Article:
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This BLOG is for LLNL present and past employees, friends of LLNL and anyone impacted by the privatization of the Lab to express their opinions and expose the waste, wrongdoing and any kind of injustice against employees and taxpayers by LLNS/DOE/NNSA. The opinions stated are personal opinions. Therefore, The BLOG author may or may not agree with them before making the decision to post them. Comments not conforming to BLOG rules are deleted. Blog author serves as a moderator. For new topics or suggestions, email

Friday, June 14, 2013

Saving the ozone layer

We have a couple of great new posts: Kennette Benedict reviews the pro-nuclear power documentary "Pandora's Promise," pointing out the problem of "solutionism" presented in the film; Donald Wuebbles explains the science of why an agreement to phase out hydrofluorocarbons (HFCs) might really help slow climate change. I hope you find them of interest.

Janice Sinclaire
Internet Outreach Coordinator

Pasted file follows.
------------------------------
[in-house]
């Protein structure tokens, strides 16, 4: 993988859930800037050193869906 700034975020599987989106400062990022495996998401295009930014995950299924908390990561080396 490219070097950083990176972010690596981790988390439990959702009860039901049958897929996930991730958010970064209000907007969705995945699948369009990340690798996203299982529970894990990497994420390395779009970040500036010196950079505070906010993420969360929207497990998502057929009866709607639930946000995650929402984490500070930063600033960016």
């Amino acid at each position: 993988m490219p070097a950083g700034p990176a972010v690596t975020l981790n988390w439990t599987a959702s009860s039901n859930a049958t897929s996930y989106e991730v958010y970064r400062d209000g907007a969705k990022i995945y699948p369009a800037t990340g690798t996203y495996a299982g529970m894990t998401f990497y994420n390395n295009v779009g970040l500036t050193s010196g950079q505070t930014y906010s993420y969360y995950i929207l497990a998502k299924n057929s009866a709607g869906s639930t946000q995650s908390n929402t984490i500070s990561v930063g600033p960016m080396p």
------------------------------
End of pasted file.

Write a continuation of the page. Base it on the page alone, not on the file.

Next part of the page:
Anonymous said...

The article in "The Bulletin" is a perfect example of the double-standard it criticizes.

According to the article, zealotry for nuclear power is bad. But zealotry against nuclear power seems to always be allowed.

Politics is a blunt instrument, as the author certainly knows. Pretending that it can deal with all the nuances the article raises is either disingenous or stupid. The strategy is, at it has always been, to delay nuclear power at every step, while spending our tax dollars promoting technologies that simply won't help at the levels required.

Promoting nuclear power as the "silver bullet" is a LOT closer to the right answer than the "never nuclear" approach. And that makes it a good argument if you want to address poverty and global warming.

Anonymous said...

a good argument if you want to address poverty and global warming.

June 14, 2013 at 11:20 AM

Poverty will continue no matter what. Global warming stopped in 1998.

Anonymous said...

Just curious. Could you elaborate more on global warming stopping in 1998? I have not heard this before.

Anonymous said...

Look at NOAA's average global temperature data.

Anonymous said...

Quite interesting! Thanks for the pointer.

Here's a link for others:


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